Our impact, their voices

ILO supports rural women in Basra to develop their skills in the date sector

An ILO capacity building training programme for rural women in Basra seeks to foster skills, entrepreneurship and decent employment in the field of agriculture, funded by the European Union.

Article | 07 March 2022
Abu Al-Khaseeb District, Basra, Iraq (ILO NEWS) Alaa Abass Jassim has many wonderful memories of spending time with her father on their farm in the southern Iraqi city of Basra.

The young university graduate has always loved nature and is starting a small business selling products made of molasses, vinegar, and dates.

“I grew up on a farm. When I was a child I used to see how my father would cultivate the land and sometimes I would help him,” said the young Iraqi. “When I grew up, I went to university but I still love nature and palm trees.”

Yet, like many other young women interested in establishing or expanding a small business, Alaa needs all the support she can get; from skills development in the use of modern agricultural machinery and Occupational Safety and Health, to gaining knowledge in entrepreneurship and ultimately setting up a small business.

She is one of more than 30 other women who recently took part in a capacity building training programme to foster skills, entrepreneurship and decent employment in the field of agriculture. Organised by the International Labour Organization (ILO), and supported by the European Union (EU), the training is part of efforts to promote workers’ skills development, encourage the participation of women in agriculture work; and improve working conditions through the application of International Labour Standards and national labour legislation. This two-year project worth EUR 3 million is funded by the European Union and is being implemented by the ILO.

The programme included both theatrical in-class learning sessions and practical training on farms in the Abu Al-Khaseeb District of Basra, known for its fertile land and date farms.

In the field, the focus of the sessions was on the use of modern machinery to improve the quality and quantity of agriculture products. It included sessions on irrigation, cultivation and fertilization, as well as storing and packaging products.

The training programme also focused on business leadership skills, sales and marketing-related topics. “Through the expertise and advice of the trainers, we were able to understand how to market our products in the future. I have experience in the field of date production, but I don’t have experience in marketing,” said Alaa following the training. “It is important for women to establish small businesses and rely on themselves.”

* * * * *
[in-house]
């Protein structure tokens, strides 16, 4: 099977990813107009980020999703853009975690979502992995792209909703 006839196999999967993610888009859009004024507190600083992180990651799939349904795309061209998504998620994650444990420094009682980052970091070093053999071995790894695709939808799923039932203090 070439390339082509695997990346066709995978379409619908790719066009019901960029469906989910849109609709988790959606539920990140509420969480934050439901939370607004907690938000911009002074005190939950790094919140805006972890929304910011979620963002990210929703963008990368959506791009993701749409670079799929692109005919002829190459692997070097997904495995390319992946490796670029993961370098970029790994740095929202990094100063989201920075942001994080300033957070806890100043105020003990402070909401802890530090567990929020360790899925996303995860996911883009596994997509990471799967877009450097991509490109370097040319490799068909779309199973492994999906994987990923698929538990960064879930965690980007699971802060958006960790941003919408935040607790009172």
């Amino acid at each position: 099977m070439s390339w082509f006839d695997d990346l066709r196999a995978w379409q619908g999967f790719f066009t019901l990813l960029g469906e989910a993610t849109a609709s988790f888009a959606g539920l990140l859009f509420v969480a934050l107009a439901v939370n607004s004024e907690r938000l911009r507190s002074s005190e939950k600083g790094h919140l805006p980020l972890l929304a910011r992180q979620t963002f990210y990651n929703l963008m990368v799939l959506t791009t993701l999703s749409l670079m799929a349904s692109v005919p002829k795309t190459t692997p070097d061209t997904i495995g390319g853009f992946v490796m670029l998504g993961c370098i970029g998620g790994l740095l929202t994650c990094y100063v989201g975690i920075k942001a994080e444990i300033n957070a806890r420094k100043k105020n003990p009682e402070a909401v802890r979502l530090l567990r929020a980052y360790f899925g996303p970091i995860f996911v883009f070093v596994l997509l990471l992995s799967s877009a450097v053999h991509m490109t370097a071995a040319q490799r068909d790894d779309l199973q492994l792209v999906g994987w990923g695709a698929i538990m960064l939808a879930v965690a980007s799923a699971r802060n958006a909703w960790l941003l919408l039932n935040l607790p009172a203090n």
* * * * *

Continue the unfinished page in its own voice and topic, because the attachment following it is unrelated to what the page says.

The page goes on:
Entizar Hassan Abdulbari, who is her family’s sole breadwinner, and who has a small start-up business making sweets and pastries made from date products, said that most of the women she met on the training had prior knowledge in the field of agriculture but they lacked the technical knowledge needed to make their businesses a success.

“We all have knowledge and experience through what we have learnt from our fathers and grandfathers but not in a scientific or technical way. But through this training we gained scientific knowledge which complements our own lived experience,” said Entizar.

“I have learnt how to plan, market and advertise my products and how to rely on myself more,” she added.

In the longer-term, the programme aims to target around 500 rural women in different parts of the country, namely Basra and Dohuk. It will provide further trainings for women to enhance their access to decent work but also to self-employment through the establishment of small businesses in agriculture. This will be guided by ILO’s GET Ahead, a gender sensitive programme aimed at promoting enterprise development among women in poverty who want to start or are already engaged in small-scale businesses.

For the ILO, a key aspect of its farm-level interventions is addressing some of the Occupational Safety and Health challenges on those farms, especially for women workers. A week-long training for over thirty representatives from the agricultural sector in Basra, including farmers and farm workers, Occupational Safety and Health specialists, gender specialists, agricultural union members, and labour inspectors examined some of the key Occupational Safety and Health issues facing the sector and ways to address them.

“Occupational Safety and Health sessions are crucial because first and foremost, they protect workers and farm owners and at the same time, they facilitate the production process and enhance production by providing farmers with skills related to safety and health,” said Imad Saadoun Yacoub from the General Federation of Trade Unions in Basra.

Wahbiya Zrar Assad, a lawyer and gender specialist who gave a session on gender-related issues, says the real challenge lies in ensuring that more and more rural women have access to such trainings and other services, which she says they often lack. But Wahbiya welcomed the ILO initiative, saying it has reached the heart of communities where women often feel left behind.

“During the sessions, we discussed the many challenges facing rural women due to them being far from urban areas and far from the services they need,” she said. “If women and mothers don’t feel safe and don’t feel that their rights are protected, then this will have a lasting impact on future generations.”

“This project is the start of a solution to a big problem in Iraq.”

ILO’s interventions on farms in Basra are implemented under an EU-supported project which seeks to enhance labour governance, inspection and working conditions in response to COVID-19. They are being implemented jointly with The Swedish Development Aid Organization (SWEDO) and the Peace and Freedom Organization (PFO).

For more information, contact:
Nisreen Bathish
Communications Advisor